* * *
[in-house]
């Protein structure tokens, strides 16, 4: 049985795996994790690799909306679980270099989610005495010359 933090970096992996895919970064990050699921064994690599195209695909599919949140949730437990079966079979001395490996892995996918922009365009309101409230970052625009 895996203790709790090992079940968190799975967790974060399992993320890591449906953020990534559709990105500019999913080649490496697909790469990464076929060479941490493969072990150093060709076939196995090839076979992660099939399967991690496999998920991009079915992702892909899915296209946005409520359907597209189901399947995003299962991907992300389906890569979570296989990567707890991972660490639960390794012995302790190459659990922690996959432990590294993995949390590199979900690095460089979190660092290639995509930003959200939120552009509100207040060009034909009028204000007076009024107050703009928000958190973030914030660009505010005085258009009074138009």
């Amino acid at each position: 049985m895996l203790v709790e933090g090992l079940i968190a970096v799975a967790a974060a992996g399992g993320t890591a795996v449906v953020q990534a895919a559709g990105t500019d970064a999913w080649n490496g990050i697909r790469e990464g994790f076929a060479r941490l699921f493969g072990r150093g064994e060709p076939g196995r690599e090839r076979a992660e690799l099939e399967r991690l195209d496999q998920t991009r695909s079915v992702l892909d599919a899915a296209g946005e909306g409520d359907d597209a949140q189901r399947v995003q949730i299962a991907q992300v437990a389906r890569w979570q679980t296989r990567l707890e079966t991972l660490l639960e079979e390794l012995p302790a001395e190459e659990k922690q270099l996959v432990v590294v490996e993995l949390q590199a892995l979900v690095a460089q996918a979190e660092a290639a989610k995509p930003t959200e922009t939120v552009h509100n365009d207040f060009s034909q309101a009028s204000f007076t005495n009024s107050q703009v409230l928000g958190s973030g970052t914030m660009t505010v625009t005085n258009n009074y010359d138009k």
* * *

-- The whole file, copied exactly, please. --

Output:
[in-house]
């Protein structure tokens, strides 16, 4: 049985795996994790690799909306679980270099989610005495010359 933090970096992996895919970064990050699921064994690599195209695909599919949140949730437990079966079979001395490996892995996918922009365009309101409230970052625009 895996203790709790090992079940968190799975967790974060399992993320890591449906953020990534559709990105500019999913080649490496697909790469990464076929060479941490493969072990150093060709076939196995090839076979992660099939399967991690496999998920991009079915992702892909899915296209946005409520359907597209189901399947995003299962991907992300389906890569979570296989990567707890991972660490639960390794012995302790190459659990922690996959432990590294993995949390590199979900690095460089979190660092290639995509930003959200939120552009509100207040060009034909009028204000007076009024107050703009928000958190973030914030660009505010005085258009009074138009």
């Amino acid at each position: 049985m895996l203790v709790e933090g090992l079940i968190a970096v799975a967790a974060a992996g399992g993320t890591a795996v449906v953020q990534a895919a559709g990105t500019d970064a999913w080649n490496g990050i697909r790469e990464g994790f076929a060479r941490l699921f493969g072990r150093g064994e060709p076939g196995r690599e090839r076979a992660e690799l099939e399967r991690l195209d496999q998920t991009r695909s079915v992702l892909d599919a899915a296209g946005e909306g409520d359907d597209a949140q189901r399947v995003q949730i299962a991907q992300v437990a389906r890569w979570q679980t296989r990567l707890e079966t991972l660490l639960e079979e390794l012995p302790a001395e190459e659990k922690q270099l996959v432990v590294v490996e993995l949390q590199a892995l979900v690095a460089q996918a979190e660092a290639a989610k995509p930003t959200e922009t939120v552009h509100n365009d207040f060009s034909q309101a009028s204000f007076t005495n009024s107050q703009v409230l928000g958190s973030g970052t914030m660009t505010v625009t005085n258009n009074y010359d138009k």